Book lovers to flock to Lennoxlove Book Festival

The Lennoxlove Book Festival features many activities for young and old. Picture: comp

The Lennoxlove Book Festival features many activities for young and old. Picture: comp

0
Have your say

IT’S hard to imagine just what Jeremy Paxman, Rory Bremner, Patsy Kensit and Maggie O’Farrell would chat about over breakfast. Maybe the weather? Energy prices? Their latest literary releases perhaps?

To be a fly on the wall at Haddington House next weekend may be the only way of finding out as they join forces for what will be the fifth Lennoxlove Book Festival on the outskirts of the East Lothian town.

Patsy Kensit. Picture: comp

Patsy Kensit. Picture: comp

“We take great care in making sure the authors have a great time,” says Nicky Stonehill, one of the festival directors. “They are all invited to stay in the house, for example.”

Whether such figures – also including the likes of Chris Brookmyre, Iain Macwhirter and Kate Mosse – do in fact take up the offer of a Haddington sleepover will likely remain under wraps, but what is for sure is that they find a respected place in the programme of one of the country’s finest book festivals.

Now in its fifth year, Lennoxlove has grown bigger and better every year, earning itself a notable reputation in literary circles, meaning the likes of JK Rowling – who last year spoke about her first ‘grown-up’ book, The Casual Vacancy – Alexander McCall Smith, Kate Adie and Ian Rankin find themselves on the sprawling roll call of previous attendees.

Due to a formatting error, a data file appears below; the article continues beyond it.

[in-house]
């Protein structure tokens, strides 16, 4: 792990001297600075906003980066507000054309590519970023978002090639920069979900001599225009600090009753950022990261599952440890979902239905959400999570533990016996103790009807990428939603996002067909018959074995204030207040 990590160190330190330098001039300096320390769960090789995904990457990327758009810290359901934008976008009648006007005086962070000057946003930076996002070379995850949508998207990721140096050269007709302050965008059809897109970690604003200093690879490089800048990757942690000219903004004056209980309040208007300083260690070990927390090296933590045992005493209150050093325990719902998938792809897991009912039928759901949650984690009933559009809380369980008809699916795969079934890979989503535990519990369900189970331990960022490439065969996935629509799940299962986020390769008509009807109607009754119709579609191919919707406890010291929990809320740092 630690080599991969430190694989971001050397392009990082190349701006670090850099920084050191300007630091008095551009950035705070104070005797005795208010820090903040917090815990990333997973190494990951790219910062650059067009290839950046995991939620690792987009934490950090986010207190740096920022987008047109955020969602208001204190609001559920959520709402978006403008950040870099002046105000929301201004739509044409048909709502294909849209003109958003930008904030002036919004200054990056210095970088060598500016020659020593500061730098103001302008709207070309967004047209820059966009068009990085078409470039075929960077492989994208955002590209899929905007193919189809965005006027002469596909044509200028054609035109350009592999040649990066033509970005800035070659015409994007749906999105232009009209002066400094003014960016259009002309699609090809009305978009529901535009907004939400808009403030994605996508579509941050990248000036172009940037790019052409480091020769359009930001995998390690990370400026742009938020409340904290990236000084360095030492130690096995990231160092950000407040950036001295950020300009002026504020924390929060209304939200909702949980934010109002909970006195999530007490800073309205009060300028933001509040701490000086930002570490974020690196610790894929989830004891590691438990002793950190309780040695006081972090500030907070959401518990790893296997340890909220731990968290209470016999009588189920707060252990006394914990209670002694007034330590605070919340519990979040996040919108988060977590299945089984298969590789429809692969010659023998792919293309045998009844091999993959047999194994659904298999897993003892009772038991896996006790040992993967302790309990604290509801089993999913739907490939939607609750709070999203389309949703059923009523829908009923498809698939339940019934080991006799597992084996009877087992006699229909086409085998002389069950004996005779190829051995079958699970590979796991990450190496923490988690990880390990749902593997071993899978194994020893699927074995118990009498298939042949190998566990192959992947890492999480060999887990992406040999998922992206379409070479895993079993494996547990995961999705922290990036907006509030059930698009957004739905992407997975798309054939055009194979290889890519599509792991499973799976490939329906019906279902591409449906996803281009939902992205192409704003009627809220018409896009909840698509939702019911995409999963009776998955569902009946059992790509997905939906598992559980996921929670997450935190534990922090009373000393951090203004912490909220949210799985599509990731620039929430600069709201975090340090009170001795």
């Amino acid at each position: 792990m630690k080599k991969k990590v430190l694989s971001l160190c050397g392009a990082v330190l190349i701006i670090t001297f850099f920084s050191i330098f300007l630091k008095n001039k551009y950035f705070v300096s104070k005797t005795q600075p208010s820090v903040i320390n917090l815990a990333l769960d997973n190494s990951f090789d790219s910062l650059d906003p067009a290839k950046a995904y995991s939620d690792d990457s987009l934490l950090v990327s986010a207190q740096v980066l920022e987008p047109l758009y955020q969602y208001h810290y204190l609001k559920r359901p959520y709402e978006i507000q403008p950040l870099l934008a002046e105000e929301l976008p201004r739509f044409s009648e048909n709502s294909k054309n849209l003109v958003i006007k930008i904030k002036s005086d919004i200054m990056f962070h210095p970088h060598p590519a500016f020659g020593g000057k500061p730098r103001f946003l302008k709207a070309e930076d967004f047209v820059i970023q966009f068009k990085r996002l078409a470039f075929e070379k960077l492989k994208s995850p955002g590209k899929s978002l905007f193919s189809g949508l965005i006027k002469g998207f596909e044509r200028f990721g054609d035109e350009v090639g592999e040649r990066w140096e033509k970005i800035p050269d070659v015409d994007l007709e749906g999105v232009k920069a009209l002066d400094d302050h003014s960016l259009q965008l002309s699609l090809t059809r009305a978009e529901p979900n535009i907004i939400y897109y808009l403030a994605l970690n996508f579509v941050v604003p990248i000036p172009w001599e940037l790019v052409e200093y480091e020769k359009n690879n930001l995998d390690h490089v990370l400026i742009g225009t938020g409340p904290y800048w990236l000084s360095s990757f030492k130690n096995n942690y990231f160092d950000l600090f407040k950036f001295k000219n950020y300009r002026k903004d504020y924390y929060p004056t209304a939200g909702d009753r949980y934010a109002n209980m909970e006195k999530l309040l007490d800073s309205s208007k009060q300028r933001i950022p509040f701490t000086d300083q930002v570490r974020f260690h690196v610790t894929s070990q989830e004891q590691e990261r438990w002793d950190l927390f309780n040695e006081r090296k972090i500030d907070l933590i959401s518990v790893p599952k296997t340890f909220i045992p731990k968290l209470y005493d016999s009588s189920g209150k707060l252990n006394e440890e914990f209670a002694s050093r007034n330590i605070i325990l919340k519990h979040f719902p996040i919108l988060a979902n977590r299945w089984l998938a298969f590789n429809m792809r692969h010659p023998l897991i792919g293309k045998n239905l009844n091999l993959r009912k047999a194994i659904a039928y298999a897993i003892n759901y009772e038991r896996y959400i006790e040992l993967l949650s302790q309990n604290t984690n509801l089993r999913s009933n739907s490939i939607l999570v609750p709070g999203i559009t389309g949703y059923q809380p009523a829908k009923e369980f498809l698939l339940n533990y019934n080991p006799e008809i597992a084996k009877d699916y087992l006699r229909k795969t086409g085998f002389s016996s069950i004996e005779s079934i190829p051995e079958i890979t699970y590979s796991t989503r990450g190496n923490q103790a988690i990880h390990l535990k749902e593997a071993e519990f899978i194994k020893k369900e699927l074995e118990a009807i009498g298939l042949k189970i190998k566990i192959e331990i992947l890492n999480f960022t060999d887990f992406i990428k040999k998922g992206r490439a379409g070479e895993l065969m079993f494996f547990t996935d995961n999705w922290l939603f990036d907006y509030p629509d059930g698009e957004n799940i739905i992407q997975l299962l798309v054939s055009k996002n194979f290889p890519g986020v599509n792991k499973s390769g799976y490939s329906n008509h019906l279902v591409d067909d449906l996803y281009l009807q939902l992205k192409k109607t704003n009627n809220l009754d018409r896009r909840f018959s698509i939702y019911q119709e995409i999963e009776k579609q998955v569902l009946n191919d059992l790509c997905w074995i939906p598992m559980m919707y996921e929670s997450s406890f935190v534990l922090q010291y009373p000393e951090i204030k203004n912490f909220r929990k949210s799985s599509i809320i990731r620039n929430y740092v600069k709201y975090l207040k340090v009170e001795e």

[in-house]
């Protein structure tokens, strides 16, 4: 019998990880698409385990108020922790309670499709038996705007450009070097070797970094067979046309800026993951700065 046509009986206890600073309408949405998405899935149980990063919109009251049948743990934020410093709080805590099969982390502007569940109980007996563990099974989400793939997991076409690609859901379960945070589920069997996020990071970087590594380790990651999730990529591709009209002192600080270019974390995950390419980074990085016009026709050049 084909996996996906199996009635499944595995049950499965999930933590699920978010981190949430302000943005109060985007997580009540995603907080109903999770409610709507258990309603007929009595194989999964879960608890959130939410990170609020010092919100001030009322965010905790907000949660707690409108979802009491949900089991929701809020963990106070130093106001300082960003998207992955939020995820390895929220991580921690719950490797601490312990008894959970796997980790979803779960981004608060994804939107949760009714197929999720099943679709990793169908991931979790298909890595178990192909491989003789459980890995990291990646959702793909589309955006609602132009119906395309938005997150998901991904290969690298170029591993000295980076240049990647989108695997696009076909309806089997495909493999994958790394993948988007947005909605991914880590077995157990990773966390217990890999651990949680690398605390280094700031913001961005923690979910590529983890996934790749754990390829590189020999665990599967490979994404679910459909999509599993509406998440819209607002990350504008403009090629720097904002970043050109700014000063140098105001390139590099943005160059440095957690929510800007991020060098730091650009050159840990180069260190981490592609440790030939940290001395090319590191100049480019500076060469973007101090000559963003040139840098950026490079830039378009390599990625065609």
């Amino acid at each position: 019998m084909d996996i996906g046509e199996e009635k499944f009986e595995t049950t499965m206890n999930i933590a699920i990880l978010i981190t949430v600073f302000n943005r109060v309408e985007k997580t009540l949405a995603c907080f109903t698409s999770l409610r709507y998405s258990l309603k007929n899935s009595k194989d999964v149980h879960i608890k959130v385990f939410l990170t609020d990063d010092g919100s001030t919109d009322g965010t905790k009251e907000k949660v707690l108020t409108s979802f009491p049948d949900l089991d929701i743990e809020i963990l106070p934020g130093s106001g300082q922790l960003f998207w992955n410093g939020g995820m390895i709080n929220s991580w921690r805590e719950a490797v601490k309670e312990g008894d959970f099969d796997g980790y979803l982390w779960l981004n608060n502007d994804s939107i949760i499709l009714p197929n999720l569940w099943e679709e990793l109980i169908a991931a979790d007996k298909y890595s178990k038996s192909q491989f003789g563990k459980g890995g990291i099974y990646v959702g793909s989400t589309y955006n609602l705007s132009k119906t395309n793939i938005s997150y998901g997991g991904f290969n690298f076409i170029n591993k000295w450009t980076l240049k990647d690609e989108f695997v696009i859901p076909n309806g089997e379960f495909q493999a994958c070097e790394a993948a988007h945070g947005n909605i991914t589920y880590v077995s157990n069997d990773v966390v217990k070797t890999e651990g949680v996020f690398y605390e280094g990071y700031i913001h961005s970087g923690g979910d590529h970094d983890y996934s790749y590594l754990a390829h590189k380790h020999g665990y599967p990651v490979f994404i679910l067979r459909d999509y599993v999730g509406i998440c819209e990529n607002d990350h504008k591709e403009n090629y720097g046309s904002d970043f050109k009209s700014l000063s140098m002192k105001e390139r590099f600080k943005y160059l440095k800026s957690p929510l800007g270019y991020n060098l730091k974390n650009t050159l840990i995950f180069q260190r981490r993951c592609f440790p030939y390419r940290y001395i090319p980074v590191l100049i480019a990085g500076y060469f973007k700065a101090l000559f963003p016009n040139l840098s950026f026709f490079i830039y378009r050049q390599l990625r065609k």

“Much of our success is down to the high calibre of authors we have attracted over the years,” says Nicky. “We go to great lengths and efforts to get a varied and interesting programme.

Maggie O'Farrell. Picture: Getty

Maggie O'Farrell. Picture: Getty

“I think our success also has something to do with the time of year and the setting; a winter festival somewhere just a little different, a bit special.”

But although the festival is all about books it is far from highbrow, instead offering a programme for all the family along with laid back entertainment, arts and crafts, food and drink.

“We have something for everyone,” says Nicky.

So here is how the festival works. Events are ticketed and most come with a price tag (around £5-£13), but general entry is free and there are no-charge events, particularly those for youngsters.

This year organisers are offering a £25 family day pass which gives two adults and up to three kids access to entries highlighted in the festival programme with an “F”. Such events include The Famous Five Show, with Julian from the legendary Enid Blyton series who will demonstrate mystery-solving techniques while inviting the public to help crack codes.

Other non-literary events include Make and Take Bushcraft activities (with opportunities to create a tribal headdress), sing-songs, circus workshops and willow weaving, inspired by the Year of Natural Scotland 2013 campaign.

But for many visitors a trip to Lennoxlove next weekend will be about one thing only – books.

The chance to come up close with a favourite author may be a dream come true for some. This year’s programme is impressive, including guest talks from broadcaster Jeremy Paxman on his latest release, Great Britain’s Great War, bestselling writer Maggie O’Farrell reading from Instructions For a Heatwave, and former Home Secretary Alan Johnson with a haunting look back at his 1950s childhood.

n Lennoxlove Book Festival, November 1-3, www.lennoxlove bookfestival.com.